Often undisclosed and disguised as a Highland whisky, there’s a lot of young Clynelish hitting the market these days. They’ve mainly been received well and I’ve enjoyed some as well. Watt Whisky’s Secret Highland Distillery comes to mind. Then again, many show their youth and are (to my palette at least) rather unpolished. This Clynelish from Single Malts of Scotland falls in that category.
Official Clynelish releases are rare, so it’s a single malt many people only become familiar with when their whisky journey is well under way. Over the years it has built a reputation as a connoisseur’s whisky, known for it’s waxy, old-school style that used to be much more prevalent, but nowadays is a rarity.
Some vintages have become legendary, such as 1972. Clynelish from 1997 also has a great reputation. I’m not sure if Clynelish from the late 2000s and early 2010s will ever follow in those footsteps. Not unless they’ve aged for a considerably longer time. Preferably closer to two decades than one.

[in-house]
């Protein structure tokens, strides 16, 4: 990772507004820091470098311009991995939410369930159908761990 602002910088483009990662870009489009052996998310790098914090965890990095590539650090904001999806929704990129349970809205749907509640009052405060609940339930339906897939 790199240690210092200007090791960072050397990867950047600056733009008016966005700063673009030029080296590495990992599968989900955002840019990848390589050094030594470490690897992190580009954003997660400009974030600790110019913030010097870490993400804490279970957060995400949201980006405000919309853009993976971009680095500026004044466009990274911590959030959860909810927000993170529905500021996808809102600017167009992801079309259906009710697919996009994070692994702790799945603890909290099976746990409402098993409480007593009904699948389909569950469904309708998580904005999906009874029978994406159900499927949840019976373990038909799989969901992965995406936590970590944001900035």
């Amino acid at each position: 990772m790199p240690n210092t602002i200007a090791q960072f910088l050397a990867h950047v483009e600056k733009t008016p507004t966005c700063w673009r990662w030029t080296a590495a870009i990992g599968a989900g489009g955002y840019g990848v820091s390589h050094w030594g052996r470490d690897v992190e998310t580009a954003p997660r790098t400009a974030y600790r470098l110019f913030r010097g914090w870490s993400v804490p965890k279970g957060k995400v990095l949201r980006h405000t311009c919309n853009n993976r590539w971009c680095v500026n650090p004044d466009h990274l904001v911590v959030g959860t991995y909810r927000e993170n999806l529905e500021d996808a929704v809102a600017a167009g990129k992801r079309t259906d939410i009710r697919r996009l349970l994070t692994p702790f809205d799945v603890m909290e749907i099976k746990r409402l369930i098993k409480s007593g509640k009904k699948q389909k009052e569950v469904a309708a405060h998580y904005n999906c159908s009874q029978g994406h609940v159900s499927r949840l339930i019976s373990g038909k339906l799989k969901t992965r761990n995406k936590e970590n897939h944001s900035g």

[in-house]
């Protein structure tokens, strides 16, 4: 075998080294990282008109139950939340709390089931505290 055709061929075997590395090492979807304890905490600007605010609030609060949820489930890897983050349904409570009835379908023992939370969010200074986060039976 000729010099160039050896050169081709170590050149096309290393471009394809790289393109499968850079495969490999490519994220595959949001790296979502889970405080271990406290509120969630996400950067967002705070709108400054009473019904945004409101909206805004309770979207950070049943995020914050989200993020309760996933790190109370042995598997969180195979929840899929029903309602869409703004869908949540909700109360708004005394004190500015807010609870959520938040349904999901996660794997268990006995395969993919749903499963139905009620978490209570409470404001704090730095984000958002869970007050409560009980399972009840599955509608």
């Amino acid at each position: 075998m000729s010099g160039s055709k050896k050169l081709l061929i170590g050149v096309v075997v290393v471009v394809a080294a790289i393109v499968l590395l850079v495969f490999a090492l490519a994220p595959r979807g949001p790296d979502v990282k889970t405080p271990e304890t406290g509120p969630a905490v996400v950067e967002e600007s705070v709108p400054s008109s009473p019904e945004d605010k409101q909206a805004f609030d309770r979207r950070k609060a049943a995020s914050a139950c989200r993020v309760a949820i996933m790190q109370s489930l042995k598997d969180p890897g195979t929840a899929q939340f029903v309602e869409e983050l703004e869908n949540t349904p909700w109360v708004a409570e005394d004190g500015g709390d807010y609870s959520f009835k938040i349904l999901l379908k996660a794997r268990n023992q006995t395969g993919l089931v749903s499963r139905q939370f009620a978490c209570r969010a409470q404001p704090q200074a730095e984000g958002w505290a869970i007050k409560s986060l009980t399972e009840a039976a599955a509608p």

Clynelish 2010/2011 (48%, Single Malts of Scotland, Parcel #2)
Nose: Vanilla galore and quite candy-esque at first. Tinned peaches, pickled lemons and pineapple juice with a touch of quince. A whisper of frosting as well as a bit of sawdust, with finally a slight floral note, chalk and citronella. Taste: A raw, oaky and herbal arrival that’s just a little too much. It makes way for some classic creamy, waxy notes as well as honey. Soft notes of stone fruits and vanilla pods. Finish: A lingering waxiness with touches of green banana and pebbles.
It’s the intense arrival that brings the score down. I also feel there’s just a little too much bourbon influence. It’s rather decent but a far cry from what I love about Clynelish.